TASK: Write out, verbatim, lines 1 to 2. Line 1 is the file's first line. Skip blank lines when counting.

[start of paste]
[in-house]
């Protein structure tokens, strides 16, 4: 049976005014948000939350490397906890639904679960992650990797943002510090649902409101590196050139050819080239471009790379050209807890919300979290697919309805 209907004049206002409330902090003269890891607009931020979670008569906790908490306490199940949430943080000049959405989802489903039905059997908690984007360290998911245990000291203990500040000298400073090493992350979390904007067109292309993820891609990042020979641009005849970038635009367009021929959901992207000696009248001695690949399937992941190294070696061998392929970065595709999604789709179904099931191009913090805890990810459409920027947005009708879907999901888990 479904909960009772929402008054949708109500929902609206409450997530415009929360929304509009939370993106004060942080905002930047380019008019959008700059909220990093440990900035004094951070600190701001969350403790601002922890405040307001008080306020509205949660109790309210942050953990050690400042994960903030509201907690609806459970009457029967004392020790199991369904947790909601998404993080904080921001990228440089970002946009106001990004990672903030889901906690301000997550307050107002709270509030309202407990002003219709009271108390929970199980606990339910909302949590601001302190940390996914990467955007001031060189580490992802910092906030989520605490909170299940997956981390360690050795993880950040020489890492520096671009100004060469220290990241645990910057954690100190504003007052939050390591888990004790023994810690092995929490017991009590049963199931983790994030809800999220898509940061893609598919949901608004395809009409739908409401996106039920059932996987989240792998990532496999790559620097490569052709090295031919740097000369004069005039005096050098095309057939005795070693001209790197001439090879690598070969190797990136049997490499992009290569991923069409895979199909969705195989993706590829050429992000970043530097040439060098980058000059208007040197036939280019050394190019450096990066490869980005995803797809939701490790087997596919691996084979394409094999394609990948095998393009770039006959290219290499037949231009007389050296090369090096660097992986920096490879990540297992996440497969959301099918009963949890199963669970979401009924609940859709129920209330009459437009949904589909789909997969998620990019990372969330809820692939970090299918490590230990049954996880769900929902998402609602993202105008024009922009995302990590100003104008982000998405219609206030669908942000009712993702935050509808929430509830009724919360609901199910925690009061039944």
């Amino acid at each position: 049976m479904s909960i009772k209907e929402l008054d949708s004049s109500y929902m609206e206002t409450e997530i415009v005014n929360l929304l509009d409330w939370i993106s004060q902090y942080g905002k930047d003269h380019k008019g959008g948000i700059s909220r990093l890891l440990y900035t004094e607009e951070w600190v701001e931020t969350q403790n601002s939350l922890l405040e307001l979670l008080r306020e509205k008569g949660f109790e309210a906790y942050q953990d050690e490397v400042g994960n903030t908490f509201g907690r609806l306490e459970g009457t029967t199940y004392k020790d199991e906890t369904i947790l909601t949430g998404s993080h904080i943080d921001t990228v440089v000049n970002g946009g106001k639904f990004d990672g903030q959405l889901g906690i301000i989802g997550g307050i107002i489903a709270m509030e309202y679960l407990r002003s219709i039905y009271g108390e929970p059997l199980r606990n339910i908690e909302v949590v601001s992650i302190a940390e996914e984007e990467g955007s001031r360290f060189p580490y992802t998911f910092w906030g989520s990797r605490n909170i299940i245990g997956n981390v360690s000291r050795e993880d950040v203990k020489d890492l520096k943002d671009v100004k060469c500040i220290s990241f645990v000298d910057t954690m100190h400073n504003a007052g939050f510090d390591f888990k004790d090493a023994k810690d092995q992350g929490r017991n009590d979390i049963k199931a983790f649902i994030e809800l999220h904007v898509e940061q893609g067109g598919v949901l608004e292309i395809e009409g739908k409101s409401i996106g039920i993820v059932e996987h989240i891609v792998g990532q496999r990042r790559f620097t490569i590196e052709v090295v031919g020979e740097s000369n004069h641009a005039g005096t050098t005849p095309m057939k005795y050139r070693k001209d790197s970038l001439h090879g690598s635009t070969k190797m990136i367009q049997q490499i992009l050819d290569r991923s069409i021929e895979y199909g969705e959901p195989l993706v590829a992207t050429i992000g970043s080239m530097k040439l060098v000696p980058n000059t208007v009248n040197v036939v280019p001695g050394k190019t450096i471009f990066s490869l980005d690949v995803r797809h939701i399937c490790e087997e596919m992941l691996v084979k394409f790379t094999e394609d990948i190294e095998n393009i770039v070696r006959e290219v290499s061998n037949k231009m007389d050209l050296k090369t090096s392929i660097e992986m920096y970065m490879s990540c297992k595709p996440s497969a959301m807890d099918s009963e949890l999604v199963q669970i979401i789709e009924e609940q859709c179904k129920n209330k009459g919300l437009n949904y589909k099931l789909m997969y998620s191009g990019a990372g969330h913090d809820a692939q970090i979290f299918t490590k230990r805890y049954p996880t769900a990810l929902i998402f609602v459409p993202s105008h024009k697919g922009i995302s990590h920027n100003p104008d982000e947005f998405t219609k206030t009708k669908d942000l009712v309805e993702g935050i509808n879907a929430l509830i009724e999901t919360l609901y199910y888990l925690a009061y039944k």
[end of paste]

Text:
[in-house]
């Protein structure tokens, strides 16, 4: 049976005014948000939350490397906890639904679960992650990797943002510090649902409101590196050139050819080239471009790379050209807890919300979290697919309805 209907004049206002409330902090003269890891607009931020979670008569906790908490306490199940949430943080000049959405989802489903039905059997908690984007360290998911245990000291203990500040000298400073090493992350979390904007067109292309993820891609990042020979641009005849970038635009367009021929959901992207000696009248001695690949399937992941190294070696061998392929970065595709999604789709179904099931191009913090805890990810459409920027947005009708879907999901888990 479904909960009772929402008054949708109500929902609206409450997530415009929360929304509009939370993106004060942080905002930047380019008019959008700059909220990093440990900035004094951070600190701001969350403790601002922890405040307001008080306020509205949660109790309210942050953990050690400042994960903030509201907690609806459970009457029967004392020790199991369904947790909601998404993080904080921001990228440089970002946009106001990004990672903030889901906690301000997550307050107002709270509030309202407990002003219709009271108390929970199980606990339910909302949590601001302190940390996914990467955007001031060189580490992802910092906030989520605490909170299940997956981390360690050795993880950040020489890492520096671009100004060469220290990241645990910057954690100190504003007052939050390591888990004790023994810690092995929490017991009590049963199931983790994030809800999220898509940061893609598919949901608004395809009409739908409401996106039920059932996987989240792998990532496999790559620097490569052709090295031919740097000369004069005039005096050098095309057939005795070693001209790197001439090879690598070969190797990136049997490499992009290569991923069409895979199909969705195989993706590829050429992000970043530097040439060098980058000059208007040197036939280019050394190019450096990066490869980005995803797809939701490790087997596919691996084979394409094999394609990948095998393009770039006959290219290499037949231009007389050296090369090096660097992986920096490879990540297992996440497969959301099918009963949890199963669970979401009924609940859709129920209330009459437009949904589909789909997969998620990019990372969330809820692939970090299918490590230990049954996880769900929902998402609602993202105008024009922009995302990590100003104008982000998405219609206030669908942000009712993702935050509808929430509830009724919360609901199910925690009061039944």